Thus, on financial matters, African airlines that are experiencing serious difficulties servicing their outstanding debt might well consider applying debt-restructuring techniques. A key aim of such techniques is to right-size the overall debt burden so that, after a debt restructuring is completed, the company is left with a so-called sustainable debt burden, i.e., an overall debt burden that it will find manageable to service in the future.

Likewise, the company’s schedule for making debt service payments (whether interest or principal payments), including the final maturity date on the debt, might need to be adjusted or rescheduled to the extent necessary so that the schedule for debt service payments will be better aligned with the company’s timetable for generating cash flow. As part of this exercise, it may even be necessary to build in certain specified grace periods with respect to debt service payments.

For African airlines with serious operational or business challenges, they would need to consider revising any existing business plan. The aim would be to ensure that the revised business plan takes account of any new circumstances or realities that the airlines had not anticipated when formulating their initial business plan.

For example, airlines may not have fully anticipated major fluctuations in demand, major escalations of costs, and/or new developments in business such as the increasing digitalization of various business functions, and so forth. Airlines facing such unanticipated developments may need to revise the overall business strategy set forth in their original business plan in order to address those un anticipated developments and to ensure the long-term viability of the airlines.

Moreover, to the extent that African airlines are facing serious operational or performance challenges, they might need to revisit and possibly revise any existing operating plans. The aim of the exercise would be to identify areas where the airlines could achieve greater efficiency, productivity and profitability in their operations and performance.

Importantly, however, when making changes to their operating plans, the relevant airlines should be very attentive to how any steps that they plan to take would affect a range of intangible assets, if any, that the airlines may possess. Such intangible assets, to the extent they exist, may include, among other things, the overall quality of the passenger experience on the airline, the airline’s reputation and track record for reliability and safety, and any existing goodwill that the airline may enjoy vis-à-vis its labour force and/or other key constituencies.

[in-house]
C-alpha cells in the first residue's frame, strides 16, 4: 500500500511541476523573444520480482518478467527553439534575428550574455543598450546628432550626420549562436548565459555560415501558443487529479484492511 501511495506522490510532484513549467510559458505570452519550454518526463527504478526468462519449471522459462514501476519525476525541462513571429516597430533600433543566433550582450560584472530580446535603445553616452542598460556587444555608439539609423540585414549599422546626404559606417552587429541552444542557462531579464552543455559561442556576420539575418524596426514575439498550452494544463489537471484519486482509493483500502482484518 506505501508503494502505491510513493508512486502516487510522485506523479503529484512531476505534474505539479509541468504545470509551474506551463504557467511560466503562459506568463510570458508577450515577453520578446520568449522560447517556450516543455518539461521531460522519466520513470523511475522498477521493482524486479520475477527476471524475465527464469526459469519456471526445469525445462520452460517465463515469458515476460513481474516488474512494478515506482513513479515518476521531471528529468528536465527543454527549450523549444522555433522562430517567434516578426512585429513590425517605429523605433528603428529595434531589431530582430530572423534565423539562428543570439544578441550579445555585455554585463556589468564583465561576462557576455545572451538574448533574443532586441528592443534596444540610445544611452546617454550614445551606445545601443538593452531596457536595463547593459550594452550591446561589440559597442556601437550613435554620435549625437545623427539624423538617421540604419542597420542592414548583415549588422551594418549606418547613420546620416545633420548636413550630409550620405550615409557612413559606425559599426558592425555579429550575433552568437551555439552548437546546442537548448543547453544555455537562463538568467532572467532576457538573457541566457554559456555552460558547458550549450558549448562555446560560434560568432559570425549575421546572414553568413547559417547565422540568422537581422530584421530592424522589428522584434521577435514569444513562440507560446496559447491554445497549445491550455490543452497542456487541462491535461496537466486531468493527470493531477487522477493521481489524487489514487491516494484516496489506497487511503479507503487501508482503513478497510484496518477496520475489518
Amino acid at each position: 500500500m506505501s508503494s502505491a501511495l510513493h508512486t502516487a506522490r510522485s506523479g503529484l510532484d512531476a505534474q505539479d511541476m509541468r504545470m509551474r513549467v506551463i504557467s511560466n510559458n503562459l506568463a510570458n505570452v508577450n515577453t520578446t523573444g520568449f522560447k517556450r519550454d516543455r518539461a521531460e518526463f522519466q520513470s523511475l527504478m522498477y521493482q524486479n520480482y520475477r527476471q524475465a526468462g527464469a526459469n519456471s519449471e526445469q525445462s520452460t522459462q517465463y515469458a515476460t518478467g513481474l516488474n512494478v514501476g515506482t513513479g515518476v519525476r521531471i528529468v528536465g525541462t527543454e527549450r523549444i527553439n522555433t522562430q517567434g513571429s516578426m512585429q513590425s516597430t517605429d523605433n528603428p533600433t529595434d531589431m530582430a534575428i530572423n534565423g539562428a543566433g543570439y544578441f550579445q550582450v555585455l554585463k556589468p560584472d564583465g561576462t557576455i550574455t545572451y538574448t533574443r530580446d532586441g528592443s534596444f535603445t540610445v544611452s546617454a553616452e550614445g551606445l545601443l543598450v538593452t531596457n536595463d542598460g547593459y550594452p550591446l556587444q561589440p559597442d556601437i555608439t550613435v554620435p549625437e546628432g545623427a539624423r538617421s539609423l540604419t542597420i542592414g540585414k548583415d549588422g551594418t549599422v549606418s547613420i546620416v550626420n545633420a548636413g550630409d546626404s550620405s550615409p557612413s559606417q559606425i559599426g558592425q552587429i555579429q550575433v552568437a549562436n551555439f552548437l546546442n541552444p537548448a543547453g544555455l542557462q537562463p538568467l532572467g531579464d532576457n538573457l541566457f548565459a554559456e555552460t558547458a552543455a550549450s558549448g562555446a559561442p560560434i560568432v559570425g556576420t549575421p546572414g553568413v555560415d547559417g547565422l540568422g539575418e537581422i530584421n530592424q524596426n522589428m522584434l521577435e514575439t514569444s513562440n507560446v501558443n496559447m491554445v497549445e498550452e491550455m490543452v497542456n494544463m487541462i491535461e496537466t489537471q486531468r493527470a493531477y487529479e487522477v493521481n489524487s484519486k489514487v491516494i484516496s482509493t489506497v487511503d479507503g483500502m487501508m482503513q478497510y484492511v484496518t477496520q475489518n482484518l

In short, African airlines, when faced with significant financial and/or business or operational challenges, should take the initial step of making a hard-headed assessment of the source, nature and severity of those challenges. It will generally be preferable, all things being equal, for such airlines to both identify and address problems at the earliest possible stage before those problems may become even more serious and likely more difficult to resolve.

Nonetheless, to the extent that the problems have not been identified and addressed at an early stage, it may be necessary for the airlines in question to develop and execute carefully tailored restructuring and turnaround strategies for addressing any serious challenges that the companies may then be confronting. In so doing, the airlines may thereby be laying the basis for repositioning themselves more favourably in the air travel marketplace. Indeed, ideally, the turnaround and restructuring strategy adopted by the relevant airlines can and should be designed to achieve that objective.

Writer is president, Kargman Associates, New York